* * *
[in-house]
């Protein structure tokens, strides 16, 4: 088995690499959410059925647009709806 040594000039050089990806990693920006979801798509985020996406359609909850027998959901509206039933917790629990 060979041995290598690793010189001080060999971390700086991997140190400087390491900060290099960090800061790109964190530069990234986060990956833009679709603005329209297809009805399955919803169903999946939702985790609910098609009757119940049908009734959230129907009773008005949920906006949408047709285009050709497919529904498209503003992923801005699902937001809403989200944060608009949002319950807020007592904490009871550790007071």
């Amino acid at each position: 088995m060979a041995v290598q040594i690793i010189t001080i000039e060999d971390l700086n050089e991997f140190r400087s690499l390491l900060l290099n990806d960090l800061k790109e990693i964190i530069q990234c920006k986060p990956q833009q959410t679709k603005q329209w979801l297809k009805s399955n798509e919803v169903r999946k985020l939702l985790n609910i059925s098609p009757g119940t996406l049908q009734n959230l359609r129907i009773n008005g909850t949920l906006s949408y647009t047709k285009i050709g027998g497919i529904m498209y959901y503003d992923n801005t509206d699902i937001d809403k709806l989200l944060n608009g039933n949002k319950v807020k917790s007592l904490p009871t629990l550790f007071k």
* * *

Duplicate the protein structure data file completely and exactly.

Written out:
[in-house]
């Protein structure tokens, strides 16, 4: 088995690499959410059925647009709806 040594000039050089990806990693920006979801798509985020996406359609909850027998959901509206039933917790629990 060979041995290598690793010189001080060999971390700086991997140190400087390491900060290099960090800061790109964190530069990234986060990956833009679709603005329209297809009805399955919803169903999946939702985790609910098609009757119940049908009734959230129907009773008005949920906006949408047709285009050709497919529904498209503003992923801005699902937001809403989200944060608009949002319950807020007592904490009871550790007071």
């Amino acid at each position: 088995m060979a041995v290598q040594i690793i010189t001080i000039e060999d971390l700086n050089e991997f140190r400087s690499l390491l900060l290099n990806d960090l800061k790109e990693i964190i530069q990234c920006k986060p990956q833009q959410t679709k603005q329209w979801l297809k009805s399955n798509e919803v169903r999946k985020l939702l985790n609910i059925s098609p009757g119940t996406l049908q009734n959230l359609r129907i009773n008005g909850t949920l906006s949408y647009t047709k285009i050709g027998g497919i529904m498209y959901y503003d992923n801005t509206d699902i937001d809403k709806l989200l944060n608009g039933n949002k319950v807020k917790s007592l904490p009871t629990l550790f007071k």